Published: Feb. 5, 2014

Preventing brain damage in cardiac arrest crises

By: Alex Barhorst Media Communications alex.barhorst@cabs.msu.eduContact(s): Sarina Gleason Media Communications office: (517) 355-9742 sarina.gleason@cabs.msu.edu

When the heart fails, the most endangered organ is the brain, according to Joshua Reynolds, Michigan State University assistant professor of emergency medicine.

Reynolds is researching emergency medical care technologies that could reduce instances of brain damage in cardiac arrest victims. He said brain impairment due to cardiac arrest—not the heart stoppage itself—is generally what prevents doctors from restoring their clinically-dead patients to full health.

“We can get the heart to restart about half the time during cardiac arrest,” Reynolds said. “The real issue is the subsequent brain damage occurring when oxygen isn’t reaching the brain.”

Reynolds said one way to increase oxygen flow to the brain after heart failure is ECLS, or extracorporeal life support. ECLS acts as a mechanical heart and lung, pumping blood and providing oxygen while the organs rest.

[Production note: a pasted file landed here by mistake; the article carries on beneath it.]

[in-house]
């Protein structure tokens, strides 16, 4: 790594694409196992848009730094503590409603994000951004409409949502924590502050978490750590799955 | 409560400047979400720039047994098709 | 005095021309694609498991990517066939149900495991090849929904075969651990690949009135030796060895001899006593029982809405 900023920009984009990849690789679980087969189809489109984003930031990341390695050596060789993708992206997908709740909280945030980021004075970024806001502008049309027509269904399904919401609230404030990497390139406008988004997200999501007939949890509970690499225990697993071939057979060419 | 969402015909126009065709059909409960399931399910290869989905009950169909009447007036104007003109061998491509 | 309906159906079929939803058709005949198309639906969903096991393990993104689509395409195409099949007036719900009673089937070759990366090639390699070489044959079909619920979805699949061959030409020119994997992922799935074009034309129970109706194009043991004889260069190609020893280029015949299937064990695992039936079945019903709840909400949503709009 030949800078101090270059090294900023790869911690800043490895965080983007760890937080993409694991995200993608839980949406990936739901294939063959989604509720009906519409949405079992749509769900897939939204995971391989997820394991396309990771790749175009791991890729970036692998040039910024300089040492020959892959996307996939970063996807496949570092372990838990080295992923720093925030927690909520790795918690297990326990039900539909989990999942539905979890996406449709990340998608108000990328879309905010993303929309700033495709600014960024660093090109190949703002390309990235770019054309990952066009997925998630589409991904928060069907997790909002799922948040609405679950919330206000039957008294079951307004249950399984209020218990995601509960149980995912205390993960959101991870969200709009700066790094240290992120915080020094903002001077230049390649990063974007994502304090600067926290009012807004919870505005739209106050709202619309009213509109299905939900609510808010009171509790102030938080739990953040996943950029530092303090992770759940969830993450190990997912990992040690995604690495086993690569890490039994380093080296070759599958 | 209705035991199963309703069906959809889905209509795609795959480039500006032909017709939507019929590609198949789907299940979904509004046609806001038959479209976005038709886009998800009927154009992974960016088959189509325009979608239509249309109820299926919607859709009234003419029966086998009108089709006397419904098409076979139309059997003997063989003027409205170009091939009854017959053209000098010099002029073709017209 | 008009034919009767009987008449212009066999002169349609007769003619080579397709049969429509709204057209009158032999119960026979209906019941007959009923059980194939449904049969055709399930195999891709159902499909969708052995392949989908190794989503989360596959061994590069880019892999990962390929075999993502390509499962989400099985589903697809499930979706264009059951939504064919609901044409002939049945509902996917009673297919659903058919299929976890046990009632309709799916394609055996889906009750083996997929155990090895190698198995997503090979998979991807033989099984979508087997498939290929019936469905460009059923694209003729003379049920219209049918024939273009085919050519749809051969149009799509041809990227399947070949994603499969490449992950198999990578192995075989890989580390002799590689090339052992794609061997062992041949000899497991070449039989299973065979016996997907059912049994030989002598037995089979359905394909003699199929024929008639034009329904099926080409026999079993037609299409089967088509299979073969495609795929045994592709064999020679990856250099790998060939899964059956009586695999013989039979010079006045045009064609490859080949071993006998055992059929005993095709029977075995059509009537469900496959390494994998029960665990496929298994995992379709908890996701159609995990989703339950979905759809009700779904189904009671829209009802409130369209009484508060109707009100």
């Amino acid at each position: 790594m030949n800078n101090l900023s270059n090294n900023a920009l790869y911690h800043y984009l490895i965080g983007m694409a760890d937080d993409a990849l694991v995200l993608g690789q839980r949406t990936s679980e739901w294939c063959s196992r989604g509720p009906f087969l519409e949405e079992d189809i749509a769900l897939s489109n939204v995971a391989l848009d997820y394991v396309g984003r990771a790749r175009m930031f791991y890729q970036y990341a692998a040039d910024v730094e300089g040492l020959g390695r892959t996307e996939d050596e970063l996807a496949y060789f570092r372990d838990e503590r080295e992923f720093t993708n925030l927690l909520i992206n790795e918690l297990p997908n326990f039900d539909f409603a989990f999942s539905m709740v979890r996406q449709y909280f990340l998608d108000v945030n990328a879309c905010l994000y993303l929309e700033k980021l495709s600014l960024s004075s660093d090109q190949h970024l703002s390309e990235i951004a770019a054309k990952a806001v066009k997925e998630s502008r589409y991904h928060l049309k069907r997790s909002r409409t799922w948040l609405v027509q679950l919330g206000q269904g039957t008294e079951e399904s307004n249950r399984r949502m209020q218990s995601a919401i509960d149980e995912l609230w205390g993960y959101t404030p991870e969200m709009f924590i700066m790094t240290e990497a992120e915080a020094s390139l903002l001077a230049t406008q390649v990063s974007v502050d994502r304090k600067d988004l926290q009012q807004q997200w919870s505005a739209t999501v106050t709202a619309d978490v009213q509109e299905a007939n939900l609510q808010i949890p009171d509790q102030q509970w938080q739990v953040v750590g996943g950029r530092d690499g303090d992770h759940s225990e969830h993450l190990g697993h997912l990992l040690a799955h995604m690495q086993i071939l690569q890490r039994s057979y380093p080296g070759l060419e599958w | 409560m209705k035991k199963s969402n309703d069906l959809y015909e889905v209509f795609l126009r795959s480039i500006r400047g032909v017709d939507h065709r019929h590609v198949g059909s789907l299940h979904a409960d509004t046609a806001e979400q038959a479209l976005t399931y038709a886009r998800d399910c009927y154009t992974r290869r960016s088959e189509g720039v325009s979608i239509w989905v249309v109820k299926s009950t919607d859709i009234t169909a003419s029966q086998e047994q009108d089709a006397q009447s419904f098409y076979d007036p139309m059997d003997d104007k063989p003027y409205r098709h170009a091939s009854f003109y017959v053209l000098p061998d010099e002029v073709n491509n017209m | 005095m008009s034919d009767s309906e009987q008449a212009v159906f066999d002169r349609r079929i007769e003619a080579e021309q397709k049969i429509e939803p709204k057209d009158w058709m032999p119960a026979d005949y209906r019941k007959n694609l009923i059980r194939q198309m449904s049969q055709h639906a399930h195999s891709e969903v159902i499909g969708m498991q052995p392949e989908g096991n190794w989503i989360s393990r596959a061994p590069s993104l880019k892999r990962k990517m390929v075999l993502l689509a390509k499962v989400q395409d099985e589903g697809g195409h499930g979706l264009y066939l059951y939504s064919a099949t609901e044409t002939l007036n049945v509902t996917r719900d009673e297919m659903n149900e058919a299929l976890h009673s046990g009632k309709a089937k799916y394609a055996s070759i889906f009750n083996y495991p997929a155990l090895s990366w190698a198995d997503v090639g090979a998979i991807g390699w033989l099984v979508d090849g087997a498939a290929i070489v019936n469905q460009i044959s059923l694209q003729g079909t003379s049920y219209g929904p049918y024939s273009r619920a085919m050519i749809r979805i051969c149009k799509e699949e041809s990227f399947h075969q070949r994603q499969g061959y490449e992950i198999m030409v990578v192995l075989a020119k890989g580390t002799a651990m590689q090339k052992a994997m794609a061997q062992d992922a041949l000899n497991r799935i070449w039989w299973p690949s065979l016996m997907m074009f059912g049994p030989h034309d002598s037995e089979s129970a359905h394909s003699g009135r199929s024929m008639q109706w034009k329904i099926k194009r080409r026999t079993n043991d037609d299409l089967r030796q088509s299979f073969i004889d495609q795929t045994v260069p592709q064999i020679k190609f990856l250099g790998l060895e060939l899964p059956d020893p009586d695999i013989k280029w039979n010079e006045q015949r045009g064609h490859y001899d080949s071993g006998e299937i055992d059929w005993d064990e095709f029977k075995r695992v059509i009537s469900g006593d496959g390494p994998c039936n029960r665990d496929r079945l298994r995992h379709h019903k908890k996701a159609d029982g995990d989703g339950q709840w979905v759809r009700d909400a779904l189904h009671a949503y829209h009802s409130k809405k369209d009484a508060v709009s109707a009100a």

About 90 percent of cardiac arrest patients in the United States, where medics rely solely on CPR, sustain brain injury after heart failure. In nations like France, Italy and Japan using ECLS in similar emergencies, the number lies between 70 and 80 percent.

“The likelihood CPR alone will work after the first 10 or 15 minutes is very low, but practices haven’t changed,” Reynolds said. “It’s a problem with health care—there’s always a lag between the release of studies showing the benefit of certain treatments and when those treatments actually catch on.”

ECLS equipment is scarce due to cost and technically challenging, and not every cardiac arrest patient is suited for the treatment. Reynolds said restoring a patient’s heart whose brain has already been severely impaired would be a mismanagement of limited resources.

“Our ultimate goal is not to be able to restart hearts with this treatment only to have patients succumb to devastating brain injury,” Reynolds said. “Medics need to be able to discern brain activity to make the right call.”

Reynolds has identified pupillometers as a possible means of identifying brain activity in cardiac arrest patients. Pupilometers are hand-held devices that detect pupil movements too subtle for the human eye to notice.

If pupil movements are undetectable, a patient is most likely not an appropriate candidate for ECLS. Reynolds is working with Kent County and Grand Rapids Fire Department officials to have pupillometers deployed with medics within a month.

“Kent County EMS leaders have been very responsive to my requests for collaboration,” Reynolds said. “The MSU Department of Emergency Medicine is right on the cusp of a lot of growth, and we’ve got a bright future here.”

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